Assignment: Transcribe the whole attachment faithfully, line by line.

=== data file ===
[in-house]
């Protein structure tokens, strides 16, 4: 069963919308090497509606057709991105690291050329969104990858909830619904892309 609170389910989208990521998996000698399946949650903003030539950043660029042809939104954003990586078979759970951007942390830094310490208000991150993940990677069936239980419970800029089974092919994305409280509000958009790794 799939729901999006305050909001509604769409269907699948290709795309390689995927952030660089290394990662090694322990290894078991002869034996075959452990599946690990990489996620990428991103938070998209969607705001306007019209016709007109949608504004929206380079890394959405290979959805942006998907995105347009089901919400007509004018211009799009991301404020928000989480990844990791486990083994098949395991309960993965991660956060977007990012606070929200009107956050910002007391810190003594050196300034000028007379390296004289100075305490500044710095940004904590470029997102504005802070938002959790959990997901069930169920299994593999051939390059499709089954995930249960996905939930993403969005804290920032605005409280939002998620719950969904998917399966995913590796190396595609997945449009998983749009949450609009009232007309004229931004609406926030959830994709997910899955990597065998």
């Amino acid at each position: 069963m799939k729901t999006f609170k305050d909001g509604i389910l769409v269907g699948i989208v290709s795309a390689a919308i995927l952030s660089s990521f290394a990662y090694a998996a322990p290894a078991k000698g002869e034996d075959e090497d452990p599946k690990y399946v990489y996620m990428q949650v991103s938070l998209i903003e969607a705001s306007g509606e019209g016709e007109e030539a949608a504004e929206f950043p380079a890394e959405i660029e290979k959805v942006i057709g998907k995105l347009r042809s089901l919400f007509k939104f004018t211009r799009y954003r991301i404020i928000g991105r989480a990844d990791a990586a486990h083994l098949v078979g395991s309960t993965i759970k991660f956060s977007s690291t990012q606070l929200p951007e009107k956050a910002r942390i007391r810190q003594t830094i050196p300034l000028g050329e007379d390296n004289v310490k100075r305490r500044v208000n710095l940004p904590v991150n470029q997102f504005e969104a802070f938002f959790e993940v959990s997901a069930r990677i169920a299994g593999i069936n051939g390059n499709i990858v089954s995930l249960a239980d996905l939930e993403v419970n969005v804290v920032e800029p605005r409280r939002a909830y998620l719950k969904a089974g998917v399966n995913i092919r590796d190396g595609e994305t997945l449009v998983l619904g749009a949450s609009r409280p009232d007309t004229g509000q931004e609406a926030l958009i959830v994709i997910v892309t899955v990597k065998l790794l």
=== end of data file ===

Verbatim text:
[in-house]
């Protein structure tokens, strides 16, 4: 069963919308090497509606057709991105690291050329969104990858909830619904892309 609170389910989208990521998996000698399946949650903003030539950043660029042809939104954003990586078979759970951007942390830094310490208000991150993940990677069936239980419970800029089974092919994305409280509000958009790794 799939729901999006305050909001509604769409269907699948290709795309390689995927952030660089290394990662090694322990290894078991002869034996075959452990599946690990990489996620990428991103938070998209969607705001306007019209016709007109949608504004929206380079890394959405290979959805942006998907995105347009089901919400007509004018211009799009991301404020928000989480990844990791486990083994098949395991309960993965991660956060977007990012606070929200009107956050910002007391810190003594050196300034000028007379390296004289100075305490500044710095940004904590470029997102504005802070938002959790959990997901069930169920299994593999051939390059499709089954995930249960996905939930993403969005804290920032605005409280939002998620719950969904998917399966995913590796190396595609997945449009998983749009949450609009009232007309004229931004609406926030959830994709997910899955990597065998």
């Amino acid at each position: 069963m799939k729901t999006f609170k305050d909001g509604i389910l769409v269907g699948i989208v290709s795309a390689a919308i995927l952030s660089s990521f290394a990662y090694a998996a322990p290894a078991k000698g002869e034996d075959e090497d452990p599946k690990y399946v990489y996620m990428q949650v991103s938070l998209i903003e969607a705001s306007g509606e019209g016709e007109e030539a949608a504004e929206f950043p380079a890394e959405i660029e290979k959805v942006i057709g998907k995105l347009r042809s089901l919400f007509k939104f004018t211009r799009y954003r991301i404020i928000g991105r989480a990844d990791a990586a486990h083994l098949v078979g395991s309960t993965i759970k991660f956060s977007s690291t990012q606070l929200p951007e009107k956050a910002r942390i007391r810190q003594t830094i050196p300034l000028g050329e007379d390296n004289v310490k100075r305490r500044v208000n710095l940004p904590v991150n470029q997102f504005e969104a802070f938002f959790e993940v959990s997901a069930r990677i169920a299994g593999i069936n051939g390059n499709i990858v089954s995930l249960a239980d996905l939930e993403v419970n969005v804290v920032e800029p605005r409280r939002a909830y998620l719950k969904a089974g998917v399966n995913i092919r590796d190396g595609e994305t997945l449009v998983l619904g749009a949450s609009r409280p009232d007309t004229g509000q931004e609406a926030l958009i959830v994709i997910v892309t899955v990597k065998l790794l």